We also spent a day at the Cu Chi Tunnels. Whilst this has been jazzed up for tourists, it’s a very good way to get a feel for the way things were during the war, and how the Viet Kong outsmarted the American Army. The Viet Kong basically built tunnels across the whole area, covering over 200km of underground tunnels. These tunnels were used to transport people and goods, but also keep people hidden during the war. The fact that people lived in these tiny tunnels up to 3 floors down is actually incredible. We both had a go clambering through the ‘touristy’ tunnels (slightly expanded for the slightly larger Western tourists). We endured the 60m route underground, that went down 3 floors underground. Now, i’m not someone who gets freaked out by small spaces, but this was something else. Firstly, it was BLOODY hot and humid, it was absolutely tiny (especially with a bag on my back), and super dark. Someone in front of Kel starting freaking out, which didn’t help things. Needless to say, the thought of getting stuck down there, not being able to turn or move past anyone isn’t that appealing!!! Whilst this was a bit touristy and at points felt a bit fake, it’s definitely something I’m glad I saw. I can’t understand though after seeing everything we did, people had the urge to shoot the bloody great guns that are there as more as an attraction; definitely not my cup of tea!

On our final day in Saigon, we took the scooter and rode across to the Mekong, as we didn’t have time to do a proper tour around the area. After a 30minute drive to the river, we boarded the boat to cross over. Unfortunately at this point, Kelly managed to burn herself really badly on a neighbouring motorbike that certainly put a dampener on things. We spent the next 2 hours riding into the delta, but didn’t get very far as we attempted to find something to cover and clean her leg with. We fortunately found a local doctor from the help of a lovely local lady, so decided to ride back to central Saigon along the back roads; again an experience in itself!

Whilst our trip to Saigon was made super special by the Kelly’s, the city itself is pretty awesome. I could definitely see myself living somewhere like this; it’s all so chilled and generally a nice place to be. The roads are f****** crazy though, you honestly can’t fathom how mental they are until you see them!

I think it’s safe to say, this will not be the last time we will be in Vietnam. I know I said i’d fallen in love with India previously, but this is another level. Vietnam has been such a nice (and EASY) change to the total madness we had in India! The people have been fantastic from start to finish, and so helpful at every occasion, the food has been out of this world, and the things we’ve seen I will never forget. I WILL be back one day for sure, and now definitely have the urge to buy a bike and ride from Hanoi to Saigion (Gary, Bub, and Sam, take note. I’m not letting this one go)!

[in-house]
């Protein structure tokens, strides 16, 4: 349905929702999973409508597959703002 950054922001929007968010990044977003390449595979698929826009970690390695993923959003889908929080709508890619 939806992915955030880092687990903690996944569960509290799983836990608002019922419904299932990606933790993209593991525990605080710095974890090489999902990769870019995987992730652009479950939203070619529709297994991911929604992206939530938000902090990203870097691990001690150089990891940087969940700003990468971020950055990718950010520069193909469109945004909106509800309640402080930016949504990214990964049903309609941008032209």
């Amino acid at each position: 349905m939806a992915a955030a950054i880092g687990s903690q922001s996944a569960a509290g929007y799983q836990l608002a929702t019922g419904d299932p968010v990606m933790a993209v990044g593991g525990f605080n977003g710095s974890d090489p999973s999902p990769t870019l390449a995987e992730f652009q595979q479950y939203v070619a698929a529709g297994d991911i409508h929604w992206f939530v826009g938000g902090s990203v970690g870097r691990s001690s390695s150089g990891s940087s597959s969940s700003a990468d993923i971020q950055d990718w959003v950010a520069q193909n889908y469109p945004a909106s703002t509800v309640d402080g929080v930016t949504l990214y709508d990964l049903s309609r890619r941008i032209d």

Next stop, CAMBODIA! We start in Phnom Penh before moving South to Kampot and Kep and Sihanoukville. We’re going to spend a couple of nights on one of the Koh Rong islands to have a touch of beachy life again, before heading up to Siam Reap to experience Ankor Wat (well that’s the plan so far anyway). Now I just need to source some dollars!

Hoi An and Dalat- Different Different but Same

It’s amazing how you can pick up on similarities with home regardless of where you are in the world. I’ve found myself on a number of occasions on this trip saying “This reminds me of that place back in England”, but without a doubt I did this more in Hoi An and Dalat  than anywhere else we’ve been so far. The city itself reminds me of the backstreets in Brighton, with a mix of Cambridge and some hipster-esque ends of London too. The place is tiny though, and there’s only really a handful of key roads that people frequent in Hoi An. Regardless of this, the place is awesome, and has a huge amount of character different to many areas of Vietnam we’ve experienced so far.

We decided we wanted to stay closer to the beach than the city centre, and also decided to spend more time here than initially planned so we could just chill out and do nothing for a couple of days, which we definitely managed to do! In fact, we loved where we were staying so much, we booked an additional day beyond our initial stage. We booked into a place called SeaSun Homestay, close to the famous An Bang Beach. To be honest I couldn’t really rate this place higher for anyone traveling on a budget. We had a private room with AC and a BATH (yes, a bath, remember those kids). Every morning we had fantastic breakfasts made up of banana/pineapple pancakes or baguettes with an array of fillings; a great way to start the day. The host also let us use her scooter whilst we were there, which really helped out on a couple of days! The best thing is we paid less than £8 a night for all of this! If you are visiting Hoi An, I would say stay closer to the beach, drive into the city when desired and make the most of the sand and sea.